Guess what?! Eye gaze and conversation in Parkinsons research published

This month we published a paper in the International Journal of Language and Communication Disorders entitled “Gaze-speech coordination during social interaction in Parkinson’s disease“. The research used mobile eye tracking to examine how people with and without Parkinsons use eye movements during spoken conversation. In order to get people talking we asked them to play a card guessing game, based on the children’s guessing game “HedBanz” in which one player has to describe an object written on a card and the other player has to guess. A link to the full open access publication is available here.

Previous research has shown that eye movements are important in signalling “turn taking” in conversation, whereby the speaker indicates to their conversation partner that the end of the speech turn is coming. Although you might not be aware that you are doing it, we often direct our eye gaze towards the other persons face to indicate it is their turn to speak next. Other work by myself and others has shown how the voluntary control of eye movements is affected in Parkinsons disease. Taking these findings together, we wondered if there were differences in how patients used their eyes during speech and conversation.

The results showed that people with Parkinsons tend to make longer duration periods of eye fixation on the other persons face and elsewhere. They did less well when describing cards to the other player, suggesting problems with speech, but guessed just as many objects when listening to someone else describing, suggesting that their condition didn’t affect their ability to understand others. We also found that the timing of speech turns was subtly different when a patient was playing the game, with a tendency towards shorter gaps and more interruptions in speech, indicating people with Parkinsons may be slightly more impulsive and sometimes “jump in” to interrupt others more.

The results confirm something I have personally noticed about people with Parkinsons over the years: That they sometimes have a subtly different pattern of gaze during conversation including extended periods of eye contact. This can be slightly disconcerting if you are not aware of it and together with phenomena like reduced facial expression might adversely affect social interaction and communication. We think that wider public knowledge and awareness of some of these more subtle features of the condition could itself improve the quality of life and social connectedness of people with Parkinsons.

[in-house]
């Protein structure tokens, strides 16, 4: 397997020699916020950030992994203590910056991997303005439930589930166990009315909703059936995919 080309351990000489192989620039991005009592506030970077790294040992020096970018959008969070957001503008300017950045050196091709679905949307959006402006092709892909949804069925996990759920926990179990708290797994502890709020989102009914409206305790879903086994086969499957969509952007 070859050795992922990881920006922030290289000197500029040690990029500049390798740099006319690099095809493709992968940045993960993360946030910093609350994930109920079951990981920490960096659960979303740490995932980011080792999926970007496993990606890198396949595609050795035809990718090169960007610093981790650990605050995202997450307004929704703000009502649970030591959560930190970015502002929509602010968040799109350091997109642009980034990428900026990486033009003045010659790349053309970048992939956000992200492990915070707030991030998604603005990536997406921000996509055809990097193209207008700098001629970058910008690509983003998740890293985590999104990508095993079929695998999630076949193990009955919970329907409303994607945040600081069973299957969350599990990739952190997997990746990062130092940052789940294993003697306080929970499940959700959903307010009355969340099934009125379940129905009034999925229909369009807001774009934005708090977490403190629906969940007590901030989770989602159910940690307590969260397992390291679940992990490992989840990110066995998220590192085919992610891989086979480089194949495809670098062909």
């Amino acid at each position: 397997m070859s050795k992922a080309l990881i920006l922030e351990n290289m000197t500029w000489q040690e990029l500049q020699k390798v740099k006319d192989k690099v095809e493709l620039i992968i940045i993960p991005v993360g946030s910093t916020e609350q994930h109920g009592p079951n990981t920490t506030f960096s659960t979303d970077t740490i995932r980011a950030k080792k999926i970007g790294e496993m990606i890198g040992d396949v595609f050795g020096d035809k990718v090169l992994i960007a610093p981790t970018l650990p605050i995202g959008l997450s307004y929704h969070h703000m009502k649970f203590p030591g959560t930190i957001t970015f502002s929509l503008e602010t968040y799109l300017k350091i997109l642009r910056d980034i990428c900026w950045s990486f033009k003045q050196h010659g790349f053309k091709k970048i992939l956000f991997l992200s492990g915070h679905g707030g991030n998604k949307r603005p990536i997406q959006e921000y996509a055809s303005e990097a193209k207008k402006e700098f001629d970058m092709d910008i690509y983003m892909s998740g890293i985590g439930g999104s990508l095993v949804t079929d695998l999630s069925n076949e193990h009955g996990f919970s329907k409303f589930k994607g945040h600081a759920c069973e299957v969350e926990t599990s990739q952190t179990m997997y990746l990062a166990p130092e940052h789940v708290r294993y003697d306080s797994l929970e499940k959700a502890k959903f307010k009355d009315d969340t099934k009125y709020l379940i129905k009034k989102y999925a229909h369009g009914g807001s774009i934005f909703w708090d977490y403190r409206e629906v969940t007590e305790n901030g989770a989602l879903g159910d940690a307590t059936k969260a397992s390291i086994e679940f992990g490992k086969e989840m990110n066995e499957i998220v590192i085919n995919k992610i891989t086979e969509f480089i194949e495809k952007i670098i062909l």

The research was conducted in collaboration with Gemma Ezard (Lincolnshire NHS) and Frouke Hermans (formerly University of Lincoln now at the Open University in the Netherlands) and was funded by BA/Leverhulme small grant Ref: SG152231

Visual Attention and Paeleolithic Stone Tools

This month we published a study describing how people direct eye movements during viewing of ancient stone tools. The work was led by Maria Silva Gago, Emiliano Bruner and other researchers from CENIEH University of Burgos Spain together with myself and former Lincoln PhD student Flora Ioannidou (now at University of Aberdeen).

The research used eye tracking and the “mouse click” attention tracking technique to measure which areas of stone tools attracted peoples interest most. High resolution photographs of Paeleolithic hand axes (example right), along with much more ancient (approximate 2 million year old) roughly worked tools (example below) were shown to participants. We found that people’s attention was drawn to the “knapped” surfaces of  tools, as well as areas such as the base where the tool would normally be grasped. This was the case even though participants were just viewing pictures and not handling the objects and weren’t told the objects were tools.

We also ran the images through a computer model which calculated the”salience” of different regions of the images.  Some very influential models of vision suggest that attention is simply attracted to regions that stand out visually from the background (i.e. are more “salient”), but the computer model did not seem to explain our results very well. Instead, we think it was how the different parts of the tool might be grasped and used, rather than just how visually interesting it was, that was directing the viewers’ eyes.